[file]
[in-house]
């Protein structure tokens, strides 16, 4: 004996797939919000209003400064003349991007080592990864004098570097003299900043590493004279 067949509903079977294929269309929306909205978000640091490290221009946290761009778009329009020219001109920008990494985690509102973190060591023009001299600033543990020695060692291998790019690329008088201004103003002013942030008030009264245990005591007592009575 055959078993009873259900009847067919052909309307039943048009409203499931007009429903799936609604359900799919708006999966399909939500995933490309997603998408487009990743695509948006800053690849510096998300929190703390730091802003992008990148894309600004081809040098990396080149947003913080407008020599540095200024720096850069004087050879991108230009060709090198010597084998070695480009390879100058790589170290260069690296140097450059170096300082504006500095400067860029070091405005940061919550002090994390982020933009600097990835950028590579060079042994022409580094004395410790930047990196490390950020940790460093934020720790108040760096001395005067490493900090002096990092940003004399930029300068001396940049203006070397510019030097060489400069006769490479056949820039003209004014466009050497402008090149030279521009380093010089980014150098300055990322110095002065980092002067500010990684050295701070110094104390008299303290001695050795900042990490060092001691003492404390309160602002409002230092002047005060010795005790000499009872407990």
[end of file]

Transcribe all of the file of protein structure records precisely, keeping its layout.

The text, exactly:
[in-house]
């Protein structure tokens, strides 16, 4: 004996797939919000209003400064003349991007080592990864004098570097003299900043590493004279 067949509903079977294929269309929306909205978000640091490290221009946290761009778009329009020219001109920008990494985690509102973190060591023009001299600033543990020695060692291998790019690329008088201004103003002013942030008030009264245990005591007592009575 055959078993009873259900009847067919052909309307039943048009409203499931007009429903799936609604359900799919708006999966399909939500995933490309997603998408487009990743695509948006800053690849510096998300929190703390730091802003992008990148894309600004081809040098990396080149947003913080407008020599540095200024720096850069004087050879991108230009060709090198010597084998070695480009390879100058790589170290260069690296140097450059170096300082504006500095400067860029070091405005940061919550002090994390982020933009600097990835950028590579060079042994022409580094004395410790930047990196490390950020940790460093934020720790108040760096001395005067490493900090002096990092940003004399930029300068001396940049203006070397510019030097060489400069006769490479056949820039003209004014466009050497402008090149030279521009380093010089980014150098300055990322110095002065980092002067500010990684050295701070110094104390008299303290001695050795900042990490060092001691003492404390309160602002409002230092002047005060010795005790000499009872407990």